John Delaney, a former congressman from Maryland, has been working out whenever he can on the campaign trail as his form of self-care, his team said.
Sen. Kirsten Gillibrand (D-N.Y.) starts her days with an early morning workout, aiming to support local, women-owned studios while on the campaign trail, per an aide.
She also attends religious services, including going to weekly bible study with Senate colleagues when Congress is in session, and has gone to various types of Christian services, including evangelical, while on the road. (Gillibrand was raised Catholic.)
Sen. Kamala Harris (D-Calif.) goes to spin class and cooks for her self-care, per her team.
The senator told New York Magazine’s The Cut last year that she works out every morning, often at SoulCycle. (When asked for comment on SoulCycle’s owner hosting a fundraiser for President Donald Trump, Harris’ team pointed to recent remarks she made to Politico, saying she was “personally really devastated” about the event, but that she “would never boycott a business because the owner decided to support a party.”)
She told Lena Dunham’s Lenny Letter in 2015 the advice she gives younger women she mentors: “You’ve got to work out … It has nothing to do with your weight. It’s about your mind.”
Rep. Seth Moulton (D-Mass.) works out while on the road for his self-care, often going for runs or to the gym, according to his team. While in D.C., he’s part of a bipartisan workout group and attends a yoga class with colleagues. He also practices mindfulness by trying to meditate daily using the Headspace app.
Moulton has been open about his struggle with post-traumatic stress after his experience in combat as a Marine during the Iraq War. He has since sought treatment and continues to go to therapy once a month. He is the first presidential candidate from a major party in recent history to openly share that they received mental health treatment, per Politico.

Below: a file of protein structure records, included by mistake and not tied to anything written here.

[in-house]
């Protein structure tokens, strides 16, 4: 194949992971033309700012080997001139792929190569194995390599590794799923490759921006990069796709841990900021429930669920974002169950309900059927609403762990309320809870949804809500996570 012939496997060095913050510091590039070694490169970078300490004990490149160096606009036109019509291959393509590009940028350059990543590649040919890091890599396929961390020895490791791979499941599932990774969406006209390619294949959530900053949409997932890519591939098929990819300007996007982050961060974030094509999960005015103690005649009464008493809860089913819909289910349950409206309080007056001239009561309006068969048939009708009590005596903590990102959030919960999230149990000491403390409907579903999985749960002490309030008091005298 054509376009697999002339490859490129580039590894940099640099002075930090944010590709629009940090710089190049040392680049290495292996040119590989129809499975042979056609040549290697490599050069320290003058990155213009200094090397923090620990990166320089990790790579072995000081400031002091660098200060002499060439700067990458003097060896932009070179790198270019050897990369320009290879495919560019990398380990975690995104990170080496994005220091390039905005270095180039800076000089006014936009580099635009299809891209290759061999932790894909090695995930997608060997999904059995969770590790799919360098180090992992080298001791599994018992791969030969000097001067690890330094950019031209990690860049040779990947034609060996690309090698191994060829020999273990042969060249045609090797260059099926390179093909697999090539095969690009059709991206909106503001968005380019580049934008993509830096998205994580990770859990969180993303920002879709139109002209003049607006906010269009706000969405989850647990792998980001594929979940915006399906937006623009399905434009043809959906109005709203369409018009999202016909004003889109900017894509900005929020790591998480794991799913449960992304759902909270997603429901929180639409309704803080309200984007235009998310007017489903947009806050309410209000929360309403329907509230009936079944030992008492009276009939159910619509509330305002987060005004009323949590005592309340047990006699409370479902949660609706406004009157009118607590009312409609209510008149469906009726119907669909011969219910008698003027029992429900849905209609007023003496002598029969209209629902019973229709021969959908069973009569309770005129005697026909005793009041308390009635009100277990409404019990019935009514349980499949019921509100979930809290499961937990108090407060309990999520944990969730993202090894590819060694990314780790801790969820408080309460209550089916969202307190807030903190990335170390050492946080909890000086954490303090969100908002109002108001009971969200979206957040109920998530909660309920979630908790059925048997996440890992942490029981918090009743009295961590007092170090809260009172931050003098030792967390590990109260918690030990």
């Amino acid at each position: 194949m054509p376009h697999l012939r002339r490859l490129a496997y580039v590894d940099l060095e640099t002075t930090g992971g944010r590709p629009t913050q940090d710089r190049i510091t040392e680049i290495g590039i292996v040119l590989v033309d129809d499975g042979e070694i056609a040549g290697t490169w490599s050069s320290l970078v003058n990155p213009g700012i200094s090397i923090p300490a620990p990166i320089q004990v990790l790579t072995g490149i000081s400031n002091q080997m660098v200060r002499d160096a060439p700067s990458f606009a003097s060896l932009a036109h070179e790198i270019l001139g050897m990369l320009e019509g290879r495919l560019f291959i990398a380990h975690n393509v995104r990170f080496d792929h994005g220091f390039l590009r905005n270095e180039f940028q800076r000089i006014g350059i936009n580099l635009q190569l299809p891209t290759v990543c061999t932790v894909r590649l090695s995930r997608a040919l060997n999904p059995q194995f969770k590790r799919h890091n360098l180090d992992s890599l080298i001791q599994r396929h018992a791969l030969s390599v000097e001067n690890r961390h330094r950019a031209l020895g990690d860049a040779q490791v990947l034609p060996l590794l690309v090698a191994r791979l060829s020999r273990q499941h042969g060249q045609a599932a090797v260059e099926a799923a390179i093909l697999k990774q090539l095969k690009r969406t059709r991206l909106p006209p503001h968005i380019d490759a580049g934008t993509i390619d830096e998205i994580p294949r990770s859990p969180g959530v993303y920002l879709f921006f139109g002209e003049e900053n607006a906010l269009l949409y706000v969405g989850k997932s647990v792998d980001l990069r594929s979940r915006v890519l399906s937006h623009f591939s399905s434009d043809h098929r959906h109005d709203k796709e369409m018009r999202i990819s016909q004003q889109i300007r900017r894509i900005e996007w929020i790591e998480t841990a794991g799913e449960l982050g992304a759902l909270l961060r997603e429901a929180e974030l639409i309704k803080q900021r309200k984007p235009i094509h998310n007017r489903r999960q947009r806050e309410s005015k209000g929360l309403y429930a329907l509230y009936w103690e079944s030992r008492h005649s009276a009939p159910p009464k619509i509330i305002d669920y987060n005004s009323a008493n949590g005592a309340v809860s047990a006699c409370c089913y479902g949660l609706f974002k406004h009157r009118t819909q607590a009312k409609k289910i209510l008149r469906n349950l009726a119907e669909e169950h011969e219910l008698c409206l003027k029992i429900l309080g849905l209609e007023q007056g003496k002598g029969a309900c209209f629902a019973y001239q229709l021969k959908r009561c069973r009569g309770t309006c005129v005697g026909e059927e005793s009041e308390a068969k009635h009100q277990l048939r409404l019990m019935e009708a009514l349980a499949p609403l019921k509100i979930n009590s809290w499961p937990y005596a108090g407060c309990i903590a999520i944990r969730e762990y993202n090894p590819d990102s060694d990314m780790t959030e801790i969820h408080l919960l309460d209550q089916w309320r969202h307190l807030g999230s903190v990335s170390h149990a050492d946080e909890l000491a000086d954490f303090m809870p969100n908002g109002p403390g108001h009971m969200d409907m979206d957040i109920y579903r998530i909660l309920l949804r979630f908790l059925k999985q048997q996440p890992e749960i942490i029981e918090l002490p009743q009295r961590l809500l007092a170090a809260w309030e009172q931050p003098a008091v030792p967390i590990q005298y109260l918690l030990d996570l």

Rep. Tim Ryan (D-Ohio) regularly meditates, practices yoga and attends Orange Theory workout classes on the campaign trail in order to practice self-care, his team said.
Ryan has openly discussed his meditation practice and even wrote a book on mindfulness.
“Mindfulness practice has really kept me engaged and prevented me from getting burned out and allowed me to still enjoy the work,” Ryan told Mindful.org earlier this year. He mentioned a Republican colleague from Kansas who had shared with him how meditation had helped him cope with stress and trauma. “Self-care is not a partisan act,” he added.
Former Rep. Joe Sestak (D-Pa.) said he does an early morning run of about three miles every day. “It is the most relaxing way to just think and enjoy myself while away from home,” the former U.S. Navy officer told HuffPost.
“The pace, length and weight of a campaign is something one gets used to handling perhaps more readily after many six-month or longer deployments overseas in the U.S. Navy ― including in war ― during 31 years of service,” he added.
Liberal billionaire Tom Steyer loves to workout, per his team, and gets in exercise every day on the road, at the gym or on the tennis court.